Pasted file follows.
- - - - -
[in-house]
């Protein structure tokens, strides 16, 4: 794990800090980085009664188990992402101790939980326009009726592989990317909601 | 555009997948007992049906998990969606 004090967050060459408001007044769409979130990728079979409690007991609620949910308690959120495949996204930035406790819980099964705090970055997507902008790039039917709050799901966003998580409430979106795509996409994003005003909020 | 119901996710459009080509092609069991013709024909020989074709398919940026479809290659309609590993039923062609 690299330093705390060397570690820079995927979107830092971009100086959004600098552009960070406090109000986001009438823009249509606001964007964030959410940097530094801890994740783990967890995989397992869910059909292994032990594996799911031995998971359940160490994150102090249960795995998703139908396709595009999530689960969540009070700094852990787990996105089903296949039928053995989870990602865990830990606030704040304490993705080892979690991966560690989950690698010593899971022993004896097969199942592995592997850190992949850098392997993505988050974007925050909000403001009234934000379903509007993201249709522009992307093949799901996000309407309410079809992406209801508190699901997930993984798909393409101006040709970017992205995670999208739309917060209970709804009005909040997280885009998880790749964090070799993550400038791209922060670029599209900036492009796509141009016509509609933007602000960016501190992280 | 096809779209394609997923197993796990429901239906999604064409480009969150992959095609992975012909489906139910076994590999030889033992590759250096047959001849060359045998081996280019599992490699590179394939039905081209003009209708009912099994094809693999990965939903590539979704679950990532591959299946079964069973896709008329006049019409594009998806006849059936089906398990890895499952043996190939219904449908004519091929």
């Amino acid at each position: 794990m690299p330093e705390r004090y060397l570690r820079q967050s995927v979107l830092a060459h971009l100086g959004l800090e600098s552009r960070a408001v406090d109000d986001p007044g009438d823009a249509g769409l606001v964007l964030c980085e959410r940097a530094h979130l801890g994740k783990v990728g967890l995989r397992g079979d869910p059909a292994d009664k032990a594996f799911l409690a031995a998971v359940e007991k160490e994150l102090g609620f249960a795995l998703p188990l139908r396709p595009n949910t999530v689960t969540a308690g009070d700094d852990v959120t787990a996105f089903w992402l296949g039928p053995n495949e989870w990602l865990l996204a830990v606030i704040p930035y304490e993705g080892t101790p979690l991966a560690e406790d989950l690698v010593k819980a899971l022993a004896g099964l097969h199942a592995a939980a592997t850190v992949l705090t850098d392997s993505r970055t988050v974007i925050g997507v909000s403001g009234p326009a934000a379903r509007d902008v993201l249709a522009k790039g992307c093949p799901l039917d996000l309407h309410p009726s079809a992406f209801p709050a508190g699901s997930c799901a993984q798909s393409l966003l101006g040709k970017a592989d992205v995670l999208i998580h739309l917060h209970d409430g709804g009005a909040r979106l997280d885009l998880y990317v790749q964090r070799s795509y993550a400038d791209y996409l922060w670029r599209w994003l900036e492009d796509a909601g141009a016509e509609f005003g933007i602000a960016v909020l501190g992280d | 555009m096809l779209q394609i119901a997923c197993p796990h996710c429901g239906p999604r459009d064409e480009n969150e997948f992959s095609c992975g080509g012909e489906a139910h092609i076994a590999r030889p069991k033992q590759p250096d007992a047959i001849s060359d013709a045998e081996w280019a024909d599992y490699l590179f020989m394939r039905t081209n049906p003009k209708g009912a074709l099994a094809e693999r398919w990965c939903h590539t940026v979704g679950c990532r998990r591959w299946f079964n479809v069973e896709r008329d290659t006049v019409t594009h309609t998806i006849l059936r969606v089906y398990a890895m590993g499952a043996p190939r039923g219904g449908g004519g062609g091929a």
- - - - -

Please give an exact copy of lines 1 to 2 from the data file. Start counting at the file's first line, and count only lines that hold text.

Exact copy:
[in-house]
């Protein structure tokens, strides 16, 4: 794990800090980085009664188990992402101790939980326009009726592989990317909601 | 555009997948007992049906998990969606 004090967050060459408001007044769409979130990728079979409690007991609620949910308690959120495949996204930035406790819980099964705090970055997507902008790039039917709050799901966003998580409430979106795509996409994003005003909020 | 119901996710459009080509092609069991013709024909020989074709398919940026479809290659309609590993039923062609 690299330093705390060397570690820079995927979107830092971009100086959004600098552009960070406090109000986001009438823009249509606001964007964030959410940097530094801890994740783990967890995989397992869910059909292994032990594996799911031995998971359940160490994150102090249960795995998703139908396709595009999530689960969540009070700094852990787990996105089903296949039928053995989870990602865990830990606030704040304490993705080892979690991966560690989950690698010593899971022993004896097969199942592995592997850190992949850098392997993505988050974007925050909000403001009234934000379903509007993201249709522009992307093949799901996000309407309410079809992406209801508190699901997930993984798909393409101006040709970017992205995670999208739309917060209970709804009005909040997280885009998880790749964090070799993550400038791209922060670029599209900036492009796509141009016509509609933007602000960016501190992280 | 096809779209394609997923197993796990429901239906999604064409480009969150992959095609992975012909489906139910076994590999030889033992590759250096047959001849060359045998081996280019599992490699590179394939039905081209003009209708009912099994094809693999990965939903590539979704679950990532591959299946079964069973896709008329006049019409594009998806006849059936089906398990890895499952043996190939219904449908004519091929």